IDEAS home Printed from https://ideas.repec.org/
MyIDEAS: Login to save this paper or follow this series

Engel’s Law Reconsidered

  • Manisha Chakrabarty
  • Werner Hildenbrand

    ()

Engel's verbal formulation of his Law expresses a "negativ stochastic association" of the bivariate distribution of income and food share across the population. Among the many different definitions of association four are chosen: Kendall's tau, negative quadrant dependence, stochastically decreasing conditional food share distribution functions, and decreasing regression. To link Engel's Law with individual behavior a decreasing regression is not sufficient, the stronger notion of associations are needed. This motivates the empirical analysis of section 4. It is shown that the above notions of associations are well supported by empirical evidence.

If you experience problems downloading a file, check if you have the proper application to view it first. In case of further problems read the IDEAS help page. Note that these files are not on the IDEAS site. Please be patient as the files may be large.

File URL: http://www.wiwi.uni-bonn.de/bgsepapers/bonedp/bgse22_2009.pdf
Download Restriction: no

Paper provided by University of Bonn, Germany in its series Bonn Econ Discussion Papers with number bgse22_2009.

as
in new window

Length: 36
Date of creation: Sep 2009
Date of revision:
Handle: RePEc:bon:bonedp:bgse22_2009
Contact details of provider: Postal: Bonn Graduate School of Economics, University of Bonn, Adenauerallee 24 - 26, 53113 Bonn, Germany
Fax: +49 228 73 6884
Web page: http://www.bgse.uni-bonn.de

References listed on IDEAS
Please report citation or reference errors to , or , if you are the registered author of the cited work, log in to your RePEc Author Service profile, click on "citations" and make appropriate adjustments.:

as in new window
  1. Roger Newson, 2002. "Parameters behind "nonparametric" statistics: Kendall's tau,Somers' D and median differences," Stata Journal, StataCorp LP, vol. 2(1), pages 45-64, February.
  2. Garry F. Barrett & Stephen G. Donald, 2003. "Consistent Tests for Stochastic Dominance," Econometrica, Econometric Society, vol. 71(1), pages 71-104, January.
  3. Joachim Engel & Alois Kneip, 1996. "Recent approaches to estimating Engel curves," Journal of Economics, Springer, vol. 63(2), pages 187-212, June.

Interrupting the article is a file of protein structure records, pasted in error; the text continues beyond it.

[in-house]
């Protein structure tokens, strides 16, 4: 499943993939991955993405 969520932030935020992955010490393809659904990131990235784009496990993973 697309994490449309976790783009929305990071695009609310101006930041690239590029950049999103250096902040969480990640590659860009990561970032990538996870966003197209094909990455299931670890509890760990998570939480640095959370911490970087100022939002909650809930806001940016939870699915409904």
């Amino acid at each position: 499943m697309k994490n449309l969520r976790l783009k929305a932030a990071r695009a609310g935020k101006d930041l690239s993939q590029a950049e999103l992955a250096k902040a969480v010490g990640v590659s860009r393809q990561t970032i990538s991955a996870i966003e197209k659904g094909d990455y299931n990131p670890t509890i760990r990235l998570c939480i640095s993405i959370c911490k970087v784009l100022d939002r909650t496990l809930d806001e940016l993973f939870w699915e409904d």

4. Richard W. Blundell & Martin Browning & Ian A. Crawford, 2003. "Nonparametric Engel Curves and Revealed Preference," Econometrica, Econometric Society, vol. 71(1), pages 205-240, January.
  5. repec:cup:cbooks:9780521335614 is not listed on IDEAS
  6. Qi Li & Jeffrey Scott Racine, 2006. "Nonparametric Econometrics: Theory and Practice," Economics Books, Princeton University Press, edition 1, volume 1, number 8355, April.
  7. Lewbel, Arthur, 1991. "The Rank of Demand Systems: Theory and Nonparametric Estimation," Econometrica, Econometric Society, vol. 59(3), pages 711-30, May.
Full references (including those not matched with items on IDEAS)

This item is not listed on Wikipedia, on a reading list or among the top items on IDEAS.

When requesting a correction, please mention this item's handle: RePEc:bon:bonedp:bgse22_2009. See general information about how to correct material in RePEc.

For technical questions regarding this item, or to correct its authors, title, abstract, bibliographic or download information, contact: (BGSE Office)

If you have authored this item and are not yet registered with RePEc, we encourage you to do it here. This allows to link your profile to this item. It also allows you to accept potential citations to this item that we are uncertain about.

If references are entirely missing, you can add them using this form.

If the full references list an item that is present in RePEc, but the system did not link to it, you can help with this form.

If you know of missing items citing this one, you can help us creating those links by adding the relevant references in the same way as above, for each refering item. If you are a registered author of this item, you may also want to check the "citations" tab in your profile, as there may be some citations waiting for confirmation.

Please note that corrections may take a couple of weeks to filter through the various RePEc services.

This information is provided to you by IDEAS at the Research Division of the Federal Reserve Bank of St. Louis using RePEc data.